– Adrian McKinty, author of the Sean Duffy crime novels

“Beautiful Bad-assery. Full of lyrical longing for a youth unfulfilled and the brutal truth of an adulthood gone dangerously wrong. Brilliant. Thomas Pluck may well be the bastard love child of James Lee Burke and Richard Stark.”
– Josh Stallings, author of Anthony and Lefty Award nominated Young Americans, and the Mo McGuire series

And here’s a little taste:

When Jay Desmarteaux walked out the gates of Rahway Prison, the sun hit his face like air on a fresh wound. The breeze smelled different, felt charged, electric. He had spent twenty-five years as a monk locked inside a dank Shaolin temple dedicated to violence and human predation while the men who put him there lived free from fear.

Men who needed killing.

I’ll be touring, so if you want to hear me read, grab a beer, arm wrassle, or set my beard aflame, check out my Events page.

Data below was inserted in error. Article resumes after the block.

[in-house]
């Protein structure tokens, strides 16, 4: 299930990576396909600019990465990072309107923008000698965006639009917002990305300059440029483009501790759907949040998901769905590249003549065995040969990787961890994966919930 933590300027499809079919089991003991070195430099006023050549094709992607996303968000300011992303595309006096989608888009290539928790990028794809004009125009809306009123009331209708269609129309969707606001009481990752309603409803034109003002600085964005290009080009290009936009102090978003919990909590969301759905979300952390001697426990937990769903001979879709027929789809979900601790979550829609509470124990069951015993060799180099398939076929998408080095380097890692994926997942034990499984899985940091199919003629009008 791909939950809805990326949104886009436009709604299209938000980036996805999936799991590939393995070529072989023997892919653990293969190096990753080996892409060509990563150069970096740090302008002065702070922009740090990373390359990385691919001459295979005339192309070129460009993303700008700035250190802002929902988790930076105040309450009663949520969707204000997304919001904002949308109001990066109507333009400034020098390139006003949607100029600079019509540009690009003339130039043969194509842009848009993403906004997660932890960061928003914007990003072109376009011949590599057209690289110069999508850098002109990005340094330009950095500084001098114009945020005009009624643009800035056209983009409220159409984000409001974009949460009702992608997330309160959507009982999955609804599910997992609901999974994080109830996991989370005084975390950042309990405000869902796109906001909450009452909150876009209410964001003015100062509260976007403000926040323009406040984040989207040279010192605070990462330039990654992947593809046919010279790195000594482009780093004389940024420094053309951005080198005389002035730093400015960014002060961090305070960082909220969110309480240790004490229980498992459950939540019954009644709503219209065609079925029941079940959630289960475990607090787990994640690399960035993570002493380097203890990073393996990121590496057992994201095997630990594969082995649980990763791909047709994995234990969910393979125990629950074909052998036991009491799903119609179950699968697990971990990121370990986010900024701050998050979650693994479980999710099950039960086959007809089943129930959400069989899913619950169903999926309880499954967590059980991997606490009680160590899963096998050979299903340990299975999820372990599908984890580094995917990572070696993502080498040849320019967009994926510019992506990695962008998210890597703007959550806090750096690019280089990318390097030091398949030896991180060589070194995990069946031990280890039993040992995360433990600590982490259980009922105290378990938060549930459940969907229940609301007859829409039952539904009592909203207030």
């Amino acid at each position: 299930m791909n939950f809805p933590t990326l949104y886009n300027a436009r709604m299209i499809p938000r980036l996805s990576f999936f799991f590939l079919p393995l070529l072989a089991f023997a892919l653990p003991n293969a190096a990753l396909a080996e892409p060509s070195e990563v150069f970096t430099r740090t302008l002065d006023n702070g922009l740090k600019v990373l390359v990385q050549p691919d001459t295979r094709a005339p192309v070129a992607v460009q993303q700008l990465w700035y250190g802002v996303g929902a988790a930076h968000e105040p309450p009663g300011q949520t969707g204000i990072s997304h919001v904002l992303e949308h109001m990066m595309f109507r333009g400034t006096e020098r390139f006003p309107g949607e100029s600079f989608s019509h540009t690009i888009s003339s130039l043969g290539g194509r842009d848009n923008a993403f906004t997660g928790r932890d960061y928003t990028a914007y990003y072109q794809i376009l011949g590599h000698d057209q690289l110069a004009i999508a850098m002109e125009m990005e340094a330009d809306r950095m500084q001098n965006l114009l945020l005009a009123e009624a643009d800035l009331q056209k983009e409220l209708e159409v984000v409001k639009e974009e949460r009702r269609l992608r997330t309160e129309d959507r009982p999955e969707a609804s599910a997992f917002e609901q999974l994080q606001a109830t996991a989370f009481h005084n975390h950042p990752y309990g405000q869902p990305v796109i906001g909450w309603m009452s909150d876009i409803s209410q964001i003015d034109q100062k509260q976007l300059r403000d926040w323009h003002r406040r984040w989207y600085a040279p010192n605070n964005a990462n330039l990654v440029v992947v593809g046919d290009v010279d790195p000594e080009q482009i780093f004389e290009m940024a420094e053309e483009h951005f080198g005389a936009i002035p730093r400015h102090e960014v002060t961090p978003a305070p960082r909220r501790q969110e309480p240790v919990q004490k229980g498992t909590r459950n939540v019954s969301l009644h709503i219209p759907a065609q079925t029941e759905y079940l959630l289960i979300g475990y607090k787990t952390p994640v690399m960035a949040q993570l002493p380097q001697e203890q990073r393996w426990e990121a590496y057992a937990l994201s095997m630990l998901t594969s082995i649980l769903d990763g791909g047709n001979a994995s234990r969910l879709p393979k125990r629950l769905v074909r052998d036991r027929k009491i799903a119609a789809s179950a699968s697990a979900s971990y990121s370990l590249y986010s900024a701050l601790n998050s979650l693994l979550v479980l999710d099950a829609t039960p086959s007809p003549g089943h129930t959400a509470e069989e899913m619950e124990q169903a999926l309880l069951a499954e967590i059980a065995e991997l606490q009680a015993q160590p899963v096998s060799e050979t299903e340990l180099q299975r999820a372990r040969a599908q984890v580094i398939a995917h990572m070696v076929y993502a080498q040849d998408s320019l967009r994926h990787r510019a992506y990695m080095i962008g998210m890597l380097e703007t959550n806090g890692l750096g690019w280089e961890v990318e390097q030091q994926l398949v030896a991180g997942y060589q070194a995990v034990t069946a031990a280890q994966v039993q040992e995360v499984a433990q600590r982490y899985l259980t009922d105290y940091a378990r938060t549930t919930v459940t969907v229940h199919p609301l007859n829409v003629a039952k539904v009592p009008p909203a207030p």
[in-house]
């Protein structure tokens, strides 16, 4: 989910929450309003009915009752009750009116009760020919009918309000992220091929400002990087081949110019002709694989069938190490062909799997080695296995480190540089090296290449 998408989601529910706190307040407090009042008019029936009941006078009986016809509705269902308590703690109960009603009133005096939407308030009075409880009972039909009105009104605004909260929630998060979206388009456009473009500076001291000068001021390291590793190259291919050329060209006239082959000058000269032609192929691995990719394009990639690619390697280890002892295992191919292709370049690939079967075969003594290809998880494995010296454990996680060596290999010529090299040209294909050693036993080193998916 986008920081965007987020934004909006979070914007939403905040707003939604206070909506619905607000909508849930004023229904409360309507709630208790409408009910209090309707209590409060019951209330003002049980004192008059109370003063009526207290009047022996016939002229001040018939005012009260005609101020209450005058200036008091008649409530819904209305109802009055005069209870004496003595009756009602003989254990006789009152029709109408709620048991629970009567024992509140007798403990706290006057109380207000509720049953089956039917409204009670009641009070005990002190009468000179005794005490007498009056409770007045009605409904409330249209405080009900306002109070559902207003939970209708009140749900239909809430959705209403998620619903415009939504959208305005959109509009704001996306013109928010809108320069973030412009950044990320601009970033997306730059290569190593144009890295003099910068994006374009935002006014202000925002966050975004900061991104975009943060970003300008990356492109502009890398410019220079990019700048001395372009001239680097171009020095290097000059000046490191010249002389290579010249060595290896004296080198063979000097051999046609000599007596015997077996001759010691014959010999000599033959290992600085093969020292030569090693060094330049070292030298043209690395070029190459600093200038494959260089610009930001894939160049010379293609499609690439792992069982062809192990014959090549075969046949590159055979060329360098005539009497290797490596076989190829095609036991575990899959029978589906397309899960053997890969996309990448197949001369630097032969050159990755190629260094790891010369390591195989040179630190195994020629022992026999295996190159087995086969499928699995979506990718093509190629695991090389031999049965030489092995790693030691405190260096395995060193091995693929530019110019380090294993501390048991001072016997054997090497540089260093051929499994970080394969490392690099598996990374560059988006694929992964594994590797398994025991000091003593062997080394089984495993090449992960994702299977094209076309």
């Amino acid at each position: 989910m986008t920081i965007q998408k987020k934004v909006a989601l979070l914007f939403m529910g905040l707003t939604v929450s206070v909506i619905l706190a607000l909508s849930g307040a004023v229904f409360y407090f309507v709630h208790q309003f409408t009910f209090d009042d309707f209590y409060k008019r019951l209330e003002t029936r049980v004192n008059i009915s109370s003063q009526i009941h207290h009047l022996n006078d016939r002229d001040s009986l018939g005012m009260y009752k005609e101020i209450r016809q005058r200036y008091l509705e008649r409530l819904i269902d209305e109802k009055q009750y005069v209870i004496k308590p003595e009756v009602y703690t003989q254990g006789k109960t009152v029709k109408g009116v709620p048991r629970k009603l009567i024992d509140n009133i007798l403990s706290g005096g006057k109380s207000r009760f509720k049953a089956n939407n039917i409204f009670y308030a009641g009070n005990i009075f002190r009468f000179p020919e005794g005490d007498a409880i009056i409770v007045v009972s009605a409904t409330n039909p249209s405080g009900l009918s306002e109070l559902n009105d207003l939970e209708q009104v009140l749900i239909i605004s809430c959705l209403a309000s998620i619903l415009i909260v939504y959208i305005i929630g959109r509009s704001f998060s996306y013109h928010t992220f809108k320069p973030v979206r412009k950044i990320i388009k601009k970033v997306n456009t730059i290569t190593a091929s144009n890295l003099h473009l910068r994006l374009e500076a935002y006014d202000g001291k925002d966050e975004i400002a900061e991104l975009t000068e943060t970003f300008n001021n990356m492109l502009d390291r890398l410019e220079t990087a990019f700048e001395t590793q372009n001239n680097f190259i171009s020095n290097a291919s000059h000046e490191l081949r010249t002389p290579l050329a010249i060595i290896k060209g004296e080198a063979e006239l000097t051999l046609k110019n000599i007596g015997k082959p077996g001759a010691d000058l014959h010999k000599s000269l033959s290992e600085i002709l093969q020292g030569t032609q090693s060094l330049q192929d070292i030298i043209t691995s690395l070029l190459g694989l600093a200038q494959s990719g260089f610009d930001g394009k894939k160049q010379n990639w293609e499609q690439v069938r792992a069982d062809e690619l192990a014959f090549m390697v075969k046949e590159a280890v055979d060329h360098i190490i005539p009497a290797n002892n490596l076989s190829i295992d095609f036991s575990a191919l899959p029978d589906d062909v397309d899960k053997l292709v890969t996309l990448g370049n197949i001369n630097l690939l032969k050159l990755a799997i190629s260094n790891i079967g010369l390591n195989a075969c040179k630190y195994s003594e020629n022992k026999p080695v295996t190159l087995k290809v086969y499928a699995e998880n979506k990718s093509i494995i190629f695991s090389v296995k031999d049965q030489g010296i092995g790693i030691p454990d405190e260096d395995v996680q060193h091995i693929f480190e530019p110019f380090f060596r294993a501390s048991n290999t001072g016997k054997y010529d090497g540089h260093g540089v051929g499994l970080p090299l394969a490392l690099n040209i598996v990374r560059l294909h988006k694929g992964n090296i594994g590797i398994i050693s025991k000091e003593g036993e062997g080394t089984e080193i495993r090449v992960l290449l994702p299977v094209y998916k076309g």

The Simpsons and The Tube Bar Tapes

The day after Thanksgiving, FX channel puts on a 13-day marathon of “The Simpsons,” the animated satire that is set to become America’s longest-running television series, defeating “Gunsmoke”‘s 25 year run, unless it is cancelled. Confession, I haven’t watched it regularly in well over a decade; I watched the John Waters episode, and a few scattered here and there, but the last one I remember watching was the “soul mate” episode with Johnny Cash, where Homer eats the Guatemalan Insanity peppers and hallucinates. I’m not sure what changed, but I just lost interest, the show seemed less subversive. They had won. The show had broken a lot of barriers and was accused of making us more crass and vulgar when often, it was one of the more realistic portrayals of family life on the boob tube.

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Bart got his start on the Tracey Ullman Show, and took over the nation with his battle cry of “Cowabunga,” “I’m Bart Simpson, who the hell are you?” and of course, “Eat My Shorts.” It all seems so silly now, but it was a breakthrough at the time. One of Bart’s favorite pastimes was prank calling the bartender at his father’s gin mill, Moe’s, and tormenting its owner, Moe Szyslak. “I’d like to speak to Al.” “Al who?” “Al Coholic.”